Lets say I have a block of text:
and I want to comment it all out in vi
What I usually do is go to the first line and hit "^i" and then enter "#". next I arrow down to the next line and hit "." and then repeat until all the lines are commented.
If I hit "2" then "." it will give me.
I know I can do this with numbered lines, like
but I want to be able to do this without having to enter line numbers.
Keep in mind I am using vi not vim, so "^v" will not work.
asked 06 May '10, 18:47
An alternative for plain vi, and if you have a small number of lines to change, is to do this
What you are doing here is telling it to do a search and replace on the block marked out by the current line (. - dot) to the current line plus 3 (dot plus 3). If you have four lines to comment out, it will be current line plus 3 = .,.+3. If you have 10 lines it will be current line plus 9 = .,.+9.
When you do a search and replace, before the s you can specify the region that the search and replace is to apply to. One method of specifying the region is to use line numbers, like m,n = from line m to line n. Example 45,55.
There are a number of abbreviations that fit in there. $ = last line in the file. So if you want to apply it to the whole file, you use 1,$ = from line 1 to last line. Another abbreviation is . meaning the current line. Example .,$ meaning from the current line to the last line in the file.
You can also do relative numbers, like $ - 5 meaning up to the fifth last line. Or .+4 meaning current line plus 4. Or .-2 meaning current line minus 2.
You can use macro recording to do this:
So all together the key presses would be:
Use repeat last substitute maybe. (unless that's vim specific)
will comment out 4 lines
answered 06 May '10, 21:41
map something to it:
:map ^K I#^[jI#^[
that works for me on AIX, so should work in any vi.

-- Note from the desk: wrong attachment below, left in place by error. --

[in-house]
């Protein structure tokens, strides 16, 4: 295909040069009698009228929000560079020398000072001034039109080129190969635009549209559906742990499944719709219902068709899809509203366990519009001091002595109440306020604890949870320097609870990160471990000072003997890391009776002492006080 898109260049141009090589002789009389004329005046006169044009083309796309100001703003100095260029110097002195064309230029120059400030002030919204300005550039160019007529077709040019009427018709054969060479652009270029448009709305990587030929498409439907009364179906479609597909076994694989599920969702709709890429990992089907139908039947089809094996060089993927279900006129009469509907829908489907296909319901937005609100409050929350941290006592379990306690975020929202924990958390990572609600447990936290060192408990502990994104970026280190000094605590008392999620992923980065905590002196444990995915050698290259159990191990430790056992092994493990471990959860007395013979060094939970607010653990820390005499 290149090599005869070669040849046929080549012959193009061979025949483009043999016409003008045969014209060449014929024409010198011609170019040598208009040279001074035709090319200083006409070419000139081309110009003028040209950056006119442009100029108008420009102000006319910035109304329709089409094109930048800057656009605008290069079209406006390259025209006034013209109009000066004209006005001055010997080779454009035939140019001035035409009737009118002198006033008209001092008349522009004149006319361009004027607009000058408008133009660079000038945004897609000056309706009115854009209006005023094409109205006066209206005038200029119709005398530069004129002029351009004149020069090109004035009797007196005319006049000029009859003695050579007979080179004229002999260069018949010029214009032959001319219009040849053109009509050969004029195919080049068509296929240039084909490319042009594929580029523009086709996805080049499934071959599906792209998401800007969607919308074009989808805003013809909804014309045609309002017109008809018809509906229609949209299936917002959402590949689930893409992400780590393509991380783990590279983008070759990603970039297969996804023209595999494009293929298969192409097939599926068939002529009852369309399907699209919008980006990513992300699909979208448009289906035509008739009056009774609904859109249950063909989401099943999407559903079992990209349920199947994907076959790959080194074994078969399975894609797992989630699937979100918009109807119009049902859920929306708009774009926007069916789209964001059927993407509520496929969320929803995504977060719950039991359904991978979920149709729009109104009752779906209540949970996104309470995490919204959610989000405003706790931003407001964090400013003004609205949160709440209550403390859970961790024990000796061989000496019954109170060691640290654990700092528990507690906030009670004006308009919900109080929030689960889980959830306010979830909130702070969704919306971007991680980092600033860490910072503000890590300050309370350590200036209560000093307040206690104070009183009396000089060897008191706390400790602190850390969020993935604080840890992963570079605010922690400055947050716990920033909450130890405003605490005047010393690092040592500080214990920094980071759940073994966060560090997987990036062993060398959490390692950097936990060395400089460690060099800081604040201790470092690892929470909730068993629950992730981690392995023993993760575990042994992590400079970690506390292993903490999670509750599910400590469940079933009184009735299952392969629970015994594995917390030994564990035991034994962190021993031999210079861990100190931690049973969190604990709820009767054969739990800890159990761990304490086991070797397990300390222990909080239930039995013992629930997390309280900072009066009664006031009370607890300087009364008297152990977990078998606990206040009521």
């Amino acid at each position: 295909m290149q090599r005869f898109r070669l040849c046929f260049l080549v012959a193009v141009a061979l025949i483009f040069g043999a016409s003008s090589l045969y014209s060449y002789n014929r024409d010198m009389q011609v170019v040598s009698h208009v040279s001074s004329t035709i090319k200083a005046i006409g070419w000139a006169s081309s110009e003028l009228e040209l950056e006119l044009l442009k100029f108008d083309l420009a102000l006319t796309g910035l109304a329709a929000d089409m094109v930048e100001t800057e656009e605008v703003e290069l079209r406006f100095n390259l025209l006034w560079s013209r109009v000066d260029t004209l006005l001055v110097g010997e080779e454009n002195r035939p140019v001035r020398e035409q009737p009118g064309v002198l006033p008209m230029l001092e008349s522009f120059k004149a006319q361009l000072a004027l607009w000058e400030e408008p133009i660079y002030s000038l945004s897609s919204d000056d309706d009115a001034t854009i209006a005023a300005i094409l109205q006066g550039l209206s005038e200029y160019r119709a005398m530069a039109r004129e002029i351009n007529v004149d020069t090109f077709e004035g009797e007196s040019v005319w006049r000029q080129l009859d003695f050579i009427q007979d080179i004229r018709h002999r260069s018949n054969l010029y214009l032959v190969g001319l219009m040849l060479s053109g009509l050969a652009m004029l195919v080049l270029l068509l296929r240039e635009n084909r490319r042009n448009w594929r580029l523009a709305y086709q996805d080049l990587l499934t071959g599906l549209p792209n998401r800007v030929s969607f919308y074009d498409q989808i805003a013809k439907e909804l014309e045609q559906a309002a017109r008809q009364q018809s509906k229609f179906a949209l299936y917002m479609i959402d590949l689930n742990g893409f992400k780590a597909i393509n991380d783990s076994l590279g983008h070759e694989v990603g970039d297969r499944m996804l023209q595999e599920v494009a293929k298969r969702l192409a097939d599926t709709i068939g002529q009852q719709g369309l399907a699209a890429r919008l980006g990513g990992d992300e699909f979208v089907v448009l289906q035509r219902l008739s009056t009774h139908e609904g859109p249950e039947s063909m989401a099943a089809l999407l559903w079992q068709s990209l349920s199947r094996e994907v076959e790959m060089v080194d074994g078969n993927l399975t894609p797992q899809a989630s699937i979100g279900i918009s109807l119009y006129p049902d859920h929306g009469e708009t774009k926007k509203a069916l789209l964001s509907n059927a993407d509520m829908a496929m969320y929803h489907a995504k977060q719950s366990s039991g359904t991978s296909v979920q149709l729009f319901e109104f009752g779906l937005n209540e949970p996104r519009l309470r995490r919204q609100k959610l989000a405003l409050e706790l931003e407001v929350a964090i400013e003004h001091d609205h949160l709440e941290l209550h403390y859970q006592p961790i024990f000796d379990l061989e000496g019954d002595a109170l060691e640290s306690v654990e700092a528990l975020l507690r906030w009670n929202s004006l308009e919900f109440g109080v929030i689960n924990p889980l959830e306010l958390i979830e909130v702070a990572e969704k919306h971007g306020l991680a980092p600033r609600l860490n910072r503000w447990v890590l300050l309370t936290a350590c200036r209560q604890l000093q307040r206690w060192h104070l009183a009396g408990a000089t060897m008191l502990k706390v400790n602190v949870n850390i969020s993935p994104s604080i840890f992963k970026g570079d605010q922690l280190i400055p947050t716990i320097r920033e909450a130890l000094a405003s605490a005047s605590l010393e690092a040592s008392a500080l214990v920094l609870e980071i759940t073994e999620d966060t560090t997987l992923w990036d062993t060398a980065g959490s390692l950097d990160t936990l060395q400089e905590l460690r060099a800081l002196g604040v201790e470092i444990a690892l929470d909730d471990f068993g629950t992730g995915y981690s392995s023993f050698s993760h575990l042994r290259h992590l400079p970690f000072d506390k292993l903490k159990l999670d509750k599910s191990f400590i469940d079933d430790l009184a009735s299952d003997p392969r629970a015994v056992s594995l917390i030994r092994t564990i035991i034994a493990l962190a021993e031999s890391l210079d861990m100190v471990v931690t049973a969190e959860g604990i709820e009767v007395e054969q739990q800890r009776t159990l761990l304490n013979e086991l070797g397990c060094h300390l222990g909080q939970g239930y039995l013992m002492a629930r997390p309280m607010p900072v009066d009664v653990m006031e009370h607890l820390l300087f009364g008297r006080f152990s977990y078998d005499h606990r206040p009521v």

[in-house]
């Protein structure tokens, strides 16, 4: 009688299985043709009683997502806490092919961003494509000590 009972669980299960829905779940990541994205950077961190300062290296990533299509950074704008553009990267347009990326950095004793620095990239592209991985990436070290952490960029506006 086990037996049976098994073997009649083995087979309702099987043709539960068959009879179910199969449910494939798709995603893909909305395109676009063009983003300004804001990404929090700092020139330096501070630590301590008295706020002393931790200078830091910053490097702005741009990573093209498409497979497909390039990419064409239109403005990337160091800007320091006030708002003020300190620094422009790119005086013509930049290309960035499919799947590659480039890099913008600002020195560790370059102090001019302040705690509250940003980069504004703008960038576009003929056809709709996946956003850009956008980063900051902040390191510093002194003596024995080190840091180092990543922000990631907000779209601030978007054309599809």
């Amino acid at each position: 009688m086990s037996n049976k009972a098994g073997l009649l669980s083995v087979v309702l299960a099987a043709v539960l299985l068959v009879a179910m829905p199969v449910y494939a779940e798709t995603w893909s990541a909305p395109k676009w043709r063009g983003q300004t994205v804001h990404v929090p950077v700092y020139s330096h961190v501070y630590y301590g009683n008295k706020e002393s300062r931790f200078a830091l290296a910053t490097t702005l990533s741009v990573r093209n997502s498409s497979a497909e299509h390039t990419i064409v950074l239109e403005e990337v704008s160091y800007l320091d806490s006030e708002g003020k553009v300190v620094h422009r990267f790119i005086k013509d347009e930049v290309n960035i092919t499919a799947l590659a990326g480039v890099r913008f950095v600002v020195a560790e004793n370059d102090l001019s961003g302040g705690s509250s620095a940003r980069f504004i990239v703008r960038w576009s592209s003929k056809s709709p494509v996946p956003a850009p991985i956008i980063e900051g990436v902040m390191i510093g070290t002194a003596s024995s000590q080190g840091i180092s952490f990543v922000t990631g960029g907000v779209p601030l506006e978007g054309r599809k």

To get the esc working, use control-v, so the key sequence is:
colon map control-k space shift-i shift-3 control-v esc j shift-i shift-3 control-v esc
answered 06 May '10, 19:50
For plain standard vi, do this:
Basically, you go to to the first line of the block and mark it and you may as well use register a. So that's ma.
Then you move to the end of the block and you do a search and replace.
: puts you into ex mode
'a is the start of the search block and it refers to the mark you made earlier
. is the current line
so the whole block is described by 'a,. (dash a comma dot)
then you replace the start of the line with a #, but only for that specified block (s/^/#/)
This is standard vi, so it will work for you.
why dont you use Emacs..its very simple in emacs which you have asked
answered 06 May '10, 19:34
Quicker, no custom macros needed:
Shift - I will take you to the beginning of the line, then add your # character. Escape, and it's applied to the entire highlighted block.
This may be vim specific.
answered 06 May '10, 20:42
For me with MAC running UBUNTU/Centos VMs only working options are vim, crtl+v, crtl+i,shift+i,#,esc
answered 16 Jun '14, 16:33
Remember VI uses sed and awk commands.
Research how to do what you want to do with sek and awk commands and you will be way ahead of a VI expert. Visit ora.com to get the best technical books for linux users. O'Reilly permits you purchase directly from them and will sell you the next revision of the book at a discount.
answered 16 Jul '14, 11:44